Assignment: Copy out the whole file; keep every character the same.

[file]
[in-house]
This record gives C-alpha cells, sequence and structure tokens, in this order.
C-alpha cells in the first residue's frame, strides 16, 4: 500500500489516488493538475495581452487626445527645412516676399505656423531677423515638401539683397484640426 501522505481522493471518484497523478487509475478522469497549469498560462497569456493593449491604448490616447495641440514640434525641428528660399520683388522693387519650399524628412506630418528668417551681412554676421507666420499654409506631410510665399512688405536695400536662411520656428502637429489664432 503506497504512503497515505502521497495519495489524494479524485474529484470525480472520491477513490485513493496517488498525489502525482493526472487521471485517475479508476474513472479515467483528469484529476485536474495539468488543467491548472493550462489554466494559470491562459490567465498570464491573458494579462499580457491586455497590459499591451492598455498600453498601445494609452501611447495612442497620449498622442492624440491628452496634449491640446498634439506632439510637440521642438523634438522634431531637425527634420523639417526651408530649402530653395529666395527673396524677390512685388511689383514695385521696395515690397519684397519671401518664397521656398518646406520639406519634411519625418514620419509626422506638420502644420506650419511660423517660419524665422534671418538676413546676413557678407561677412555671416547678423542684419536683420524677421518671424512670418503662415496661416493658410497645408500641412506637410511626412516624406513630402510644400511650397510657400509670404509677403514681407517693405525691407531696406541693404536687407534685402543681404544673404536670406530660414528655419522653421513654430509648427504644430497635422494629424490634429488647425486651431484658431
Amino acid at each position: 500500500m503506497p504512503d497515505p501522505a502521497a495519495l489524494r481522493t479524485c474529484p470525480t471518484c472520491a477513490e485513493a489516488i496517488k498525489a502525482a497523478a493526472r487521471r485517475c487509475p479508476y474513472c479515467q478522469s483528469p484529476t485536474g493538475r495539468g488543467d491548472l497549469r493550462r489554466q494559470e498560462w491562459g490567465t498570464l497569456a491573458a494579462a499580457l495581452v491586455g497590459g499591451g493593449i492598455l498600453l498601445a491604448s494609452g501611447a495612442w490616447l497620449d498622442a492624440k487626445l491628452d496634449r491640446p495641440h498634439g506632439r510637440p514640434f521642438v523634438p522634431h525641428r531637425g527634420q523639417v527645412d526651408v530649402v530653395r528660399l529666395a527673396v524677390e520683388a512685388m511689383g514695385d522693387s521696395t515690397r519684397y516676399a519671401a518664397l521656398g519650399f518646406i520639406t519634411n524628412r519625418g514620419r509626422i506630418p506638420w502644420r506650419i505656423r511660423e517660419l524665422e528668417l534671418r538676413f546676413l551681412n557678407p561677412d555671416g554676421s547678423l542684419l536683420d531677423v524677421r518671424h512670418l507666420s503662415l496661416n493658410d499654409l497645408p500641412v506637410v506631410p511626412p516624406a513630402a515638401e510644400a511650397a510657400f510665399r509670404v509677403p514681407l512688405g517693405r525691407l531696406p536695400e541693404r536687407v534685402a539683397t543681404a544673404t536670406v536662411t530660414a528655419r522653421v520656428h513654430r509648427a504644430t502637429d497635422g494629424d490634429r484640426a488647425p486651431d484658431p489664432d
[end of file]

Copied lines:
[in-house]
This record gives C-alpha cells, sequence and structure tokens, in this order.
C-alpha cells in the first residue's frame, strides 16, 4: 500500500489516488493538475495581452487626445527645412516676399505656423531677423515638401539683397484640426 501522505481522493471518484497523478487509475478522469497549469498560462497569456493593449491604448490616447495641440514640434525641428528660399520683388522693387519650399524628412506630418528668417551681412554676421507666420499654409506631410510665399512688405536695400536662411520656428502637429489664432 503506497504512503497515505502521497495519495489524494479524485474529484470525480472520491477513490485513493496517488498525489502525482493526472487521471485517475479508476474513472479515467483528469484529476485536474495539468488543467491548472493550462489554466494559470491562459490567465498570464491573458494579462499580457491586455497590459499591451492598455498600453498601445494609452501611447495612442497620449498622442492624440491628452496634449491640446498634439506632439510637440521642438523634438522634431531637425527634420523639417526651408530649402530653395529666395527673396524677390512685388511689383514695385521696395515690397519684397519671401518664397521656398518646406520639406519634411519625418514620419509626422506638420502644420506650419511660423517660419524665422534671418538676413546676413557678407561677412555671416547678423542684419536683420524677421518671424512670418503662415496661416493658410497645408500641412506637410511626412516624406513630402510644400511650397510657400509670404509677403514681407517693405525691407531696406541693404536687407534685402543681404544673404536670406530660414528655419522653421513654430509648427504644430497635422494629424490634429488647425486651431484658431
Amino acid at each position: 500500500m503506497p504512503d497515505p501522505a502521497a495519495l489524494r481522493t479524485c474529484p470525480t471518484c472520491a477513490e485513493a489516488i496517488k498525489a502525482a497523478a493526472r487521471r485517475c487509475p479508476y474513472c479515467q478522469s483528469p484529476t485536474g493538475r495539468g488543467d491548472l497549469r493550462r489554466q494559470e498560462w491562459g490567465t498570464l497569456a491573458a494579462a499580457l495581452v491586455g497590459g499591451g493593449i492598455l498600453l498601445a491604448s494609452g501611447a495612442w490616447l497620449d498622442a492624440k487626445l491628452d496634449r491640446p495641440h498634439g506632439r510637440p514640434f521642438v523634438p522634431h525641428r531637425g527634420q523639417v527645412d526651408v530649402v530653395r528660399l529666395a527673396v524677390e520683388a512685388m511689383g514695385d522693387s521696395t515690397r519684397y516676399a519671401a518664397l521656398g519650399f518646406i520639406t519634411n524628412r519625418g514620419r509626422i506630418p506638420w502644420r506650419i505656423r511660423e517660419l524665422e528668417l534671418r538676413f546676413l551681412n557678407p561677412d555671416g554676421s547678423l542684419l536683420d531677423v524677421r518671424h512670418l507666420s503662415l496661416n493658410d499654409l497645408p500641412v506637410v506631410p511626412p516624406a513630402a515638401e510644400a511650397a510657400f510665399r509670404v509677403p514681407l512688405g517693405r525691407l531696406p536695400e541693404r536687407v534685402a539683397t543681404a544673404t536670406v536662411t530660414a528655419r522653421v520656428h513654430r509648427a504644430t502637429d497635422g494629424d490634429r484640426a488647425p486651431d484658431p489664432d